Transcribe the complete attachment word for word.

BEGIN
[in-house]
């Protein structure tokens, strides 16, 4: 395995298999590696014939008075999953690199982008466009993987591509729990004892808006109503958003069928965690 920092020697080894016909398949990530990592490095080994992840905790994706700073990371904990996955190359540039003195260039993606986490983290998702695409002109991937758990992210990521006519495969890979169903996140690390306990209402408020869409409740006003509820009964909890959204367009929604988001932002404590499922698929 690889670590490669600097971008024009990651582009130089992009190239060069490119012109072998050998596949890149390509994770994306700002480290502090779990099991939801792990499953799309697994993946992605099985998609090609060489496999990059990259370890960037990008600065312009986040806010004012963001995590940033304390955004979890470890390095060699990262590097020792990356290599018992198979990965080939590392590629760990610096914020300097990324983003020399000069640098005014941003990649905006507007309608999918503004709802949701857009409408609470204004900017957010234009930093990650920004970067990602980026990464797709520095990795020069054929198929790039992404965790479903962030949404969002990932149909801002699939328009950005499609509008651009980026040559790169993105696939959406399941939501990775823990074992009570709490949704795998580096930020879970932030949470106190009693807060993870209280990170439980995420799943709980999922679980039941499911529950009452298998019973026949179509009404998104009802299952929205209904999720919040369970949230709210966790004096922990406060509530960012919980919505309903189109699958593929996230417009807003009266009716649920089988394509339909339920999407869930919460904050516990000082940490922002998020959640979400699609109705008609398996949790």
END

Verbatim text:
[in-house]
């Protein structure tokens, strides 16, 4: 395995298999590696014939008075999953690199982008466009993987591509729990004892808006109503958003069928965690 920092020697080894016909398949990530990592490095080994992840905790994706700073990371904990996955190359540039003195260039993606986490983290998702695409002109991937758990992210990521006519495969890979169903996140690390306990209402408020869409409740006003509820009964909890959204367009929604988001932002404590499922698929 690889670590490669600097971008024009990651582009130089992009190239060069490119012109072998050998596949890149390509994770994306700002480290502090779990099991939801792990499953799309697994993946992605099985998609090609060489496999990059990259370890960037990008600065312009986040806010004012963001995590940033304390955004979890470890390095060699990262590097020792990356290599018992198979990965080939590392590629760990610096914020300097990324983003020399000069640098005014941003990649905006507007309608999918503004709802949701857009409408609470204004900017957010234009930093990650920004970067990602980026990464797709520095990795020069054929198929790039992404965790479903962030949404969002990932149909801002699939328009950005499609509008651009980026040559790169993105696939959406399941939501990775823990074992009570709490949704795998580096930020879970932030949470106190009693807060993870209280990170439980995420799943709980999922679980039941499911529950009452298998019973026949179509009404998104009802299952929205209904999720919040369970949230709210966790004096922990406060509530960012919980919505309903189109699958593929996230417009807003009266009716649920089988394509339909339920999407869930919460904050516990000082940490922002998020959640979400699609109705008609398996949790």